New Delhi: The Jawaharlal Nehru University Students Union (JNUSU) has appealed to the university administration and the education ministry to provide necessary permissions for Afghan students, who secured admission at the university in January 2021, to travel to India.
In a letter, dated 13 August, the union said multiple such students from Afghanistan have reached out to it for assistance on an “urgent basis”.
JNUSU president Aishee Ghosh told ThePrint that final-year Afghan students also want an extension on their visas.
“While the continuing Afghan students already have their student visa and are living in India, the final-year students want an extension on their visa,” she said.
“The students selected in 2021 are yet to receive their bonafide certificates that will help them gain their student visa. These Afghani students have requested us to help them by getting the process completed as soon as possible.”
In its letter, the union said that other universities in Delhi have already helped their Afghan students.
“While other universities in Delhi have granted students in similar circumstances the required permission for their student visa, the Jawaharlal Nehru University has not given any necessary support to its students from Afghanistan,” reads the letter addressed to JNU Vice-Chancellor M. Jagadesh Kumar and the Ministry of Education.
In reference to this Ghosh added, “From our conversation with the students of South Asian University, we have gathered that after receiving a similar request from Afghan students, the university administration is in the process of getting approvals done so that they can come to India.”
Co-signed by JNUSU president Aishe Ghosh, vice-president Saket Moon and two other members of the union, the letter claimed that the students belong to both fresh and previous batches, adding that they have attempted to contact the university administration in their personal capacities to no avail.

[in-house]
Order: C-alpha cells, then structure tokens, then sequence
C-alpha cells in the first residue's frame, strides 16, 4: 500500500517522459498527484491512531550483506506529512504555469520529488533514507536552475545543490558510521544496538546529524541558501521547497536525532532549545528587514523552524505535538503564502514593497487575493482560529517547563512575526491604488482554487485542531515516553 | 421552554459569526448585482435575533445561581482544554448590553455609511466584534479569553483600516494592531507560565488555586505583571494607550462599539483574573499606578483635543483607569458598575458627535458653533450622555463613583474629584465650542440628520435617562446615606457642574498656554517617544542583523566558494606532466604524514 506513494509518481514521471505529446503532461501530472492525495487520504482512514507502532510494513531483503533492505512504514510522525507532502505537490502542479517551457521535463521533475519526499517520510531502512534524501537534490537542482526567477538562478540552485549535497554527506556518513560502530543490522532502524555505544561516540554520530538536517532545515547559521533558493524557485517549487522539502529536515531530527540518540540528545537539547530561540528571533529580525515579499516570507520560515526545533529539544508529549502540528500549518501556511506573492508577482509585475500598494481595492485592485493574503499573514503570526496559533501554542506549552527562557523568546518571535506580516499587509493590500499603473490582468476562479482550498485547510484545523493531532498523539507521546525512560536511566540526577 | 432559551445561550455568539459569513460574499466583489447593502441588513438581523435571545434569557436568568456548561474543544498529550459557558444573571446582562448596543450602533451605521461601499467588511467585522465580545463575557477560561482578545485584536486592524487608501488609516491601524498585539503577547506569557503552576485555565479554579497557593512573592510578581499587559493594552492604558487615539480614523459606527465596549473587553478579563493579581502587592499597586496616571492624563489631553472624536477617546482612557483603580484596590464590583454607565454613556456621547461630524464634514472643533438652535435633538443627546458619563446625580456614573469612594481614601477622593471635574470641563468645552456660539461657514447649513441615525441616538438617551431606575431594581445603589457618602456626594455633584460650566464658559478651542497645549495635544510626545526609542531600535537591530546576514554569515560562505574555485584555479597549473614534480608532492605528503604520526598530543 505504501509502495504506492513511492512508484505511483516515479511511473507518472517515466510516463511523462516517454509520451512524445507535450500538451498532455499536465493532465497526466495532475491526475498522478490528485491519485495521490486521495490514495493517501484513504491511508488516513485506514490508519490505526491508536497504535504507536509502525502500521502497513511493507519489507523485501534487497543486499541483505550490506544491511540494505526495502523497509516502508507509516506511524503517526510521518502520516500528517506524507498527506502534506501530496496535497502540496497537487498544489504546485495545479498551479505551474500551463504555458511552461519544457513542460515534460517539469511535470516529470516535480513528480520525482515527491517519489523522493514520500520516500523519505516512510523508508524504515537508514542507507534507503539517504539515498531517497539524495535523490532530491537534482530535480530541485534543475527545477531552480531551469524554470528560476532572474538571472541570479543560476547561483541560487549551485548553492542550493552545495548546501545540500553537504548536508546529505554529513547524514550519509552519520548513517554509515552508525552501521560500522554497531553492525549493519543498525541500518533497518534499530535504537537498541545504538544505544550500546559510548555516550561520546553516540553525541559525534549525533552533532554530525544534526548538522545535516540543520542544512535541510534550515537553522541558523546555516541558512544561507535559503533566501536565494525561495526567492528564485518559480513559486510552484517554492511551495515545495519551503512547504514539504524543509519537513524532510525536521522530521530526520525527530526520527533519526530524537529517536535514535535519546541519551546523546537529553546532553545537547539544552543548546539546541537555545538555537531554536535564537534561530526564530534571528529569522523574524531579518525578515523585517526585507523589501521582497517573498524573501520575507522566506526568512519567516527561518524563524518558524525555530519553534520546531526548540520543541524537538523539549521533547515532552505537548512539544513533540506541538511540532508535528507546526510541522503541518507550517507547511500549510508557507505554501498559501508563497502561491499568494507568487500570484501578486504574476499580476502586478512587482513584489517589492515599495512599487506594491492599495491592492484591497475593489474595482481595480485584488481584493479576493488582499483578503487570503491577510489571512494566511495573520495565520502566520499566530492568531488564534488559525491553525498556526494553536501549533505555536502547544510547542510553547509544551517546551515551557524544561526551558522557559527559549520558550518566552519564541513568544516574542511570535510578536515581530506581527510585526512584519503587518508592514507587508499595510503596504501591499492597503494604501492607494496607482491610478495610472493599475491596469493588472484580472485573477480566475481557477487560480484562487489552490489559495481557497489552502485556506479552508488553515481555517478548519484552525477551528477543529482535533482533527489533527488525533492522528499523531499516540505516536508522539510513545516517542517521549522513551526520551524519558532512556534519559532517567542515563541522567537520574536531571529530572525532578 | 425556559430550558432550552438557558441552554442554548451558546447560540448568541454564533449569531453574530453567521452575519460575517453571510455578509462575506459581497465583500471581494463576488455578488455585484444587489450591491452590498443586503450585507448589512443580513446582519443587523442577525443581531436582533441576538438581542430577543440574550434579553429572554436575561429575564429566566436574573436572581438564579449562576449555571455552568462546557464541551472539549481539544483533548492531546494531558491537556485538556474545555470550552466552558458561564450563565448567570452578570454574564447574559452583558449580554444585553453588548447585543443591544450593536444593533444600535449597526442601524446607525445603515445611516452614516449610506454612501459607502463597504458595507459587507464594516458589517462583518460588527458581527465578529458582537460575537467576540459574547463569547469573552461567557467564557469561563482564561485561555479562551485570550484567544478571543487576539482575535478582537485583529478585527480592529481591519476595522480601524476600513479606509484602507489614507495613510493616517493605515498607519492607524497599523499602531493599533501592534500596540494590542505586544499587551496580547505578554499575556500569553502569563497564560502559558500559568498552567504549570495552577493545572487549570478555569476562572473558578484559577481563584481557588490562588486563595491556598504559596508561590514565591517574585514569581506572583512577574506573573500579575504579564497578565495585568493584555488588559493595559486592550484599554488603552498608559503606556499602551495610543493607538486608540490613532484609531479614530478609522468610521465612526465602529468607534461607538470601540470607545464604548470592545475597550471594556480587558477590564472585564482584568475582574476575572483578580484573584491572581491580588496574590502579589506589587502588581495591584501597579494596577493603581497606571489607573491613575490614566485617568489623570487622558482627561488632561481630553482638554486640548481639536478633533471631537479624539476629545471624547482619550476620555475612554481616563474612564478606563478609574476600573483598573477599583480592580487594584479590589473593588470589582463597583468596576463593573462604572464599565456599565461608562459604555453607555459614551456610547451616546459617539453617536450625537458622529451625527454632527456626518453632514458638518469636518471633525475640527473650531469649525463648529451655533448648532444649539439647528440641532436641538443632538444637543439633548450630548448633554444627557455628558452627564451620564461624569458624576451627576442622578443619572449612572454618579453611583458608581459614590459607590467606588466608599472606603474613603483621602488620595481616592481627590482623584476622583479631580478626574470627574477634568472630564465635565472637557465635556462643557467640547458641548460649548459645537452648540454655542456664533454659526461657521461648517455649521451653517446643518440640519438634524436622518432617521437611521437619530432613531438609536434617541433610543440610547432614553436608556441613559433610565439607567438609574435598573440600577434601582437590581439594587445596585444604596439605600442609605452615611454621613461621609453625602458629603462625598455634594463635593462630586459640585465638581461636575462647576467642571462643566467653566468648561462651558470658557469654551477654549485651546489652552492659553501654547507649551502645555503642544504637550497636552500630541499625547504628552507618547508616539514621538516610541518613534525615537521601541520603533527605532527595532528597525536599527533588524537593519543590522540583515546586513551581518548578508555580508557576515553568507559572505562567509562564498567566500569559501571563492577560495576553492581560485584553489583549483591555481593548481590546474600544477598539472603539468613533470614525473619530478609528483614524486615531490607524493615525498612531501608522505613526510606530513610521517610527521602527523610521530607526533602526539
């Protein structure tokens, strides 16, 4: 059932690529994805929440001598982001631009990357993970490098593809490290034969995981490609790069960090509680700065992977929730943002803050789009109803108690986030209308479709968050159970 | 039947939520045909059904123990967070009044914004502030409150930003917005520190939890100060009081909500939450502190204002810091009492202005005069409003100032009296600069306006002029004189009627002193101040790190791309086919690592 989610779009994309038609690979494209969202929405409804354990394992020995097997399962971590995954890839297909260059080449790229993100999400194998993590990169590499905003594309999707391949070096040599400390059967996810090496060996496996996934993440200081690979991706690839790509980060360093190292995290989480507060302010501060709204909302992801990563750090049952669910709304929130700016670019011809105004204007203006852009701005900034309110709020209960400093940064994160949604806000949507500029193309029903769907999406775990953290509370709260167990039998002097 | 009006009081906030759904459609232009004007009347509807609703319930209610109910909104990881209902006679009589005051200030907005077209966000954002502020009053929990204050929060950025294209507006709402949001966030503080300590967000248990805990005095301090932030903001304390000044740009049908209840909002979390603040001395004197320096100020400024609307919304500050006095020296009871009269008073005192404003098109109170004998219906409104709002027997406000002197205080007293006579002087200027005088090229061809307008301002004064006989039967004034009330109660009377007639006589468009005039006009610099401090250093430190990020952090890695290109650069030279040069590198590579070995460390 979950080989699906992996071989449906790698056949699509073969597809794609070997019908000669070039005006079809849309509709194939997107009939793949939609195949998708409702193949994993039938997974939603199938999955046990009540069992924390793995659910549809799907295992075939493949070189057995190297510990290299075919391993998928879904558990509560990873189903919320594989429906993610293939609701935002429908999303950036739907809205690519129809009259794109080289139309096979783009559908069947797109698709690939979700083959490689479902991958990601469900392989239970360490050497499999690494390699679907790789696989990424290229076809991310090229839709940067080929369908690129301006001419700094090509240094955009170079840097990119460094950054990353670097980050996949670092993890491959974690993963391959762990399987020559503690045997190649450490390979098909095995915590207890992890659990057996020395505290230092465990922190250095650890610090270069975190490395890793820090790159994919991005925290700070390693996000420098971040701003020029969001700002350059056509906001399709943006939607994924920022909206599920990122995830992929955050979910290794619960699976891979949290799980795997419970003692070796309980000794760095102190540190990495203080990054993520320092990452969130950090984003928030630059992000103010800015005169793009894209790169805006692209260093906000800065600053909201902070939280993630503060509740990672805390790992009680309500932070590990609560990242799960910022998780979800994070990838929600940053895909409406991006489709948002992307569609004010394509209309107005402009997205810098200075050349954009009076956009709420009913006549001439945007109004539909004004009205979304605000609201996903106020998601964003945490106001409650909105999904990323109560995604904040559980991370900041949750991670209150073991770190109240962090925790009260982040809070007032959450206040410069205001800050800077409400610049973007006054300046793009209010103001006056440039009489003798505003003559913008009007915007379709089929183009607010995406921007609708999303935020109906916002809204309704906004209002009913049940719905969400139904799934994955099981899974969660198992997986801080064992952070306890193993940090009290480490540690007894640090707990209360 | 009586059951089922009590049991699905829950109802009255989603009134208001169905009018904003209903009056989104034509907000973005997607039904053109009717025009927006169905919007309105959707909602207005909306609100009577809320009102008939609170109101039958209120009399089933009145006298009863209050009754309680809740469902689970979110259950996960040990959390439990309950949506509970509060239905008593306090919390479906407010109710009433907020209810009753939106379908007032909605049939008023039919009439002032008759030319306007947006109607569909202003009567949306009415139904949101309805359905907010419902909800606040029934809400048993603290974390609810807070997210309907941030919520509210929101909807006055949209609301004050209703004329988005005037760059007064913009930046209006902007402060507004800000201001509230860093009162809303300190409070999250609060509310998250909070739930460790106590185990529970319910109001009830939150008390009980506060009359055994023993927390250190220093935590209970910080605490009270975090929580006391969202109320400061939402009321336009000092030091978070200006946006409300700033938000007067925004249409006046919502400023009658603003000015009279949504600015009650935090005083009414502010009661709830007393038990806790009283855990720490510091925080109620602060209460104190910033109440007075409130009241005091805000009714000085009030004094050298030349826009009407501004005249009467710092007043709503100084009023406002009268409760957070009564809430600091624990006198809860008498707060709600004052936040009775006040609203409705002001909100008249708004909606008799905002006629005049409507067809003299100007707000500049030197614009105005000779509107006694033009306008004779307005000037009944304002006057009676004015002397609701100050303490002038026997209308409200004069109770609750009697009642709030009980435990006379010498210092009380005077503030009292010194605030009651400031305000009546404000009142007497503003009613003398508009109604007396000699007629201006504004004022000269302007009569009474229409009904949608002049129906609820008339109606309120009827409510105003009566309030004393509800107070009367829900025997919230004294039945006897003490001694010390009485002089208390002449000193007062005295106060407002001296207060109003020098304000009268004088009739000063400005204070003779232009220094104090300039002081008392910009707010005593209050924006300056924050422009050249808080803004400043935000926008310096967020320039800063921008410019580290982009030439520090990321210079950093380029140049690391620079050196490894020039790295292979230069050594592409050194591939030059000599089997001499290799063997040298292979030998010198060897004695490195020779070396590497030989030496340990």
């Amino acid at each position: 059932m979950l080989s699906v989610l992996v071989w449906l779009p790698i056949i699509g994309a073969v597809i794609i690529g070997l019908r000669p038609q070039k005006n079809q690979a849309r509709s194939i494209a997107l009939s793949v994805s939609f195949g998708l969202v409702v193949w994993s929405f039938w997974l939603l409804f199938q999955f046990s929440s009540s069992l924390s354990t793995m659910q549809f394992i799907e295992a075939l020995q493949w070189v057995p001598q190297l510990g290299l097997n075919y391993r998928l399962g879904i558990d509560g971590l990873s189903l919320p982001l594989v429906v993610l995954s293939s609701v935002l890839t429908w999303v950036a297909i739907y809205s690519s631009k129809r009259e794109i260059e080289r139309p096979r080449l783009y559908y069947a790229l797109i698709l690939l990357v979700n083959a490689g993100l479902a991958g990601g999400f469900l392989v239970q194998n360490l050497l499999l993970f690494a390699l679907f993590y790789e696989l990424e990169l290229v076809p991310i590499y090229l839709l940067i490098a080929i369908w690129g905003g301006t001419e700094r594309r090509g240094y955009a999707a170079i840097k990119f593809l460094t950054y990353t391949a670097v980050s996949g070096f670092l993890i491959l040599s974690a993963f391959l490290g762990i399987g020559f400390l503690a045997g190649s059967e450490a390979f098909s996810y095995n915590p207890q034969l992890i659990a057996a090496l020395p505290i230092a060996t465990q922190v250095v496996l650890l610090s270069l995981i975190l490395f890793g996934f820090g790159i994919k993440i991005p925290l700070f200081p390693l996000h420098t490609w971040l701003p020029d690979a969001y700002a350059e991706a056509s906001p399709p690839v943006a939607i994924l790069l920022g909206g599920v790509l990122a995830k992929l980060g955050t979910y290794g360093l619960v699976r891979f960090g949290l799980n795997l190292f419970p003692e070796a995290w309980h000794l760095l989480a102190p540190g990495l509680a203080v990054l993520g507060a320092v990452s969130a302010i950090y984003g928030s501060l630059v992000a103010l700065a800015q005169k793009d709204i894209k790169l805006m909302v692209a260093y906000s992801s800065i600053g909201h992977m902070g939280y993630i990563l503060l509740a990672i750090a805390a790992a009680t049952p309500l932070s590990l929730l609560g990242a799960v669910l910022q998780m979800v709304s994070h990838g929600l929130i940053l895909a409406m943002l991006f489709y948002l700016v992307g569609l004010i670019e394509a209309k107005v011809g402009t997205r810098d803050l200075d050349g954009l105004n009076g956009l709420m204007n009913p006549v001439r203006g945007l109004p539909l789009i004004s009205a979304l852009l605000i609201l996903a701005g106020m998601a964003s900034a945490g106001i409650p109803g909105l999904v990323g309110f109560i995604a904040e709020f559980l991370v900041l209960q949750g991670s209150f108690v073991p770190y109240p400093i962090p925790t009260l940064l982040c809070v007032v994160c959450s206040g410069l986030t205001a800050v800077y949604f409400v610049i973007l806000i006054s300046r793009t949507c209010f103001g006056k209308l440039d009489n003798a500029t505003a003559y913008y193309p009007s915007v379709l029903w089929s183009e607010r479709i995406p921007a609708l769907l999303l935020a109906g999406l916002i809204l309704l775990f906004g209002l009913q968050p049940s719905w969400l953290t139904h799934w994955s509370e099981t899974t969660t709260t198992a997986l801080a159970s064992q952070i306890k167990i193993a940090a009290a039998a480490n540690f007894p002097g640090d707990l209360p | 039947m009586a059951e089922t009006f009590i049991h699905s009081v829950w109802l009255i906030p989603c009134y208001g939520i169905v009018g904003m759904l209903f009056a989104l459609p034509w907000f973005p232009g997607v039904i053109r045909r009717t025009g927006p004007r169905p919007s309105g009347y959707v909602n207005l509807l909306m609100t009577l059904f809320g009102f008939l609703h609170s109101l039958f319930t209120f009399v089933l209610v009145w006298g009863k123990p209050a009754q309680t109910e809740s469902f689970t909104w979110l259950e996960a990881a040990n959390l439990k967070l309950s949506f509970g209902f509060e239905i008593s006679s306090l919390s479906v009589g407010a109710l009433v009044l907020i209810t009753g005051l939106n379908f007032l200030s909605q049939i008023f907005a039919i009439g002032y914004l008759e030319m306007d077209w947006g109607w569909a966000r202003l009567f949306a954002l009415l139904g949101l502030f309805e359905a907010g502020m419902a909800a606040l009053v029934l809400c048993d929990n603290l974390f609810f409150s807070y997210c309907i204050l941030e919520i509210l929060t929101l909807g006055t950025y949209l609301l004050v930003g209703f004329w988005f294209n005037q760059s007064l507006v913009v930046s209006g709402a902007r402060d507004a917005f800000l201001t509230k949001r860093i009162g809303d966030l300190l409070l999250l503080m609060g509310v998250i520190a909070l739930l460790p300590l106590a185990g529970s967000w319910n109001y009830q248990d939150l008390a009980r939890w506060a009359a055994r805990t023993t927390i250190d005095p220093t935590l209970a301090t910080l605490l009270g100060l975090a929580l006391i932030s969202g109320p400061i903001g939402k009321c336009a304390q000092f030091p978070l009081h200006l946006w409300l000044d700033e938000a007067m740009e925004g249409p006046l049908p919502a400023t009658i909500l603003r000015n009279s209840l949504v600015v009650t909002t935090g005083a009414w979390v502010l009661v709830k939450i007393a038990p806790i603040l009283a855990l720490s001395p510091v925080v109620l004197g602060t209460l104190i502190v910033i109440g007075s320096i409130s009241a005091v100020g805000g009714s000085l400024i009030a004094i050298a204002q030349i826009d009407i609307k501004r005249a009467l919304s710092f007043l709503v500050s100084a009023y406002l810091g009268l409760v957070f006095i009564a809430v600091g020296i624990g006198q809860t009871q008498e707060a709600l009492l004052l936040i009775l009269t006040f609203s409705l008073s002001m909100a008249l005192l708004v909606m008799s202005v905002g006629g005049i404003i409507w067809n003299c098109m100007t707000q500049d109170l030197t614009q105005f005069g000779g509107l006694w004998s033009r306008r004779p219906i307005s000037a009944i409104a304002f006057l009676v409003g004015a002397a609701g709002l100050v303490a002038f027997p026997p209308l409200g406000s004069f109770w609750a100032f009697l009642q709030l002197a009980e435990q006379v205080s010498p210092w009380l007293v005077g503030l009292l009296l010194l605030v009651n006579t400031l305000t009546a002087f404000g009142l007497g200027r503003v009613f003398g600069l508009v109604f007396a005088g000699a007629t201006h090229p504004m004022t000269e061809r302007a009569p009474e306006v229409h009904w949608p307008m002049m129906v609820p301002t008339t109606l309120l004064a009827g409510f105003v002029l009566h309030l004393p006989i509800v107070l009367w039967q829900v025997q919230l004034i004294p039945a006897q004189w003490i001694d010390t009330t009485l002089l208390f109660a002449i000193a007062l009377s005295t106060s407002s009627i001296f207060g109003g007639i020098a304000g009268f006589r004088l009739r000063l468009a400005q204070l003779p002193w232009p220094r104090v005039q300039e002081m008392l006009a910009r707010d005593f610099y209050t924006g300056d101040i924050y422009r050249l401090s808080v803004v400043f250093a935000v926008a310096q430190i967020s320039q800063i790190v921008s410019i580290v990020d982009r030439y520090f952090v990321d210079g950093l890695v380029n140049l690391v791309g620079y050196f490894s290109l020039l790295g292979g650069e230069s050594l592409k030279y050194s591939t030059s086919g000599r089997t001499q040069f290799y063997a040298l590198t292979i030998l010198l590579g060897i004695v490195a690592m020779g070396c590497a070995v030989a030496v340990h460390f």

The JNUSU also drew attention to the plight of women in the strife-ridden country and how, with the Taliban’s accelerated resurgence, they could be forced to abandon their education altogether.
“We must also bring to your attention that female students who are Afghani nationals will have to leave their education entirely if they are not provided the requisite documentation on time,” noted the letter.
ThePrint reached JNU spokesperson Poonam Kudaisya via text messages and calls for a comment but received no response until the publishing of this report. Calls to Professor Ravikesh, the university registrar, also went unanswered.
ThePrint reached the education ministry over email but is yet to receive a response.
Taliban resurgence in Afghanistan
In the past few weeks, Afghanistan has witnessed an accelerated resurgence of the Taliban as the US looks to withdraw its soldiers from the country by 11 September, after almost 20 years of war.
The Taliban have taken over 18 provincial capitals across the country, including Kandahar, the second-largest city. Some US intelligence assessments also suggest that the capital Kabul could fall to the terror group in a matter of weeks.
Amid all this, several reports have also emerged of the Taliban’s brutalities including unprovoked attacks on civilians and beheading of captured soldiers.
Women in the country remain especially vulnerable and media reports suggest that they are being forced to marry terrorists in occupied regions.
(Edited by Rachel John)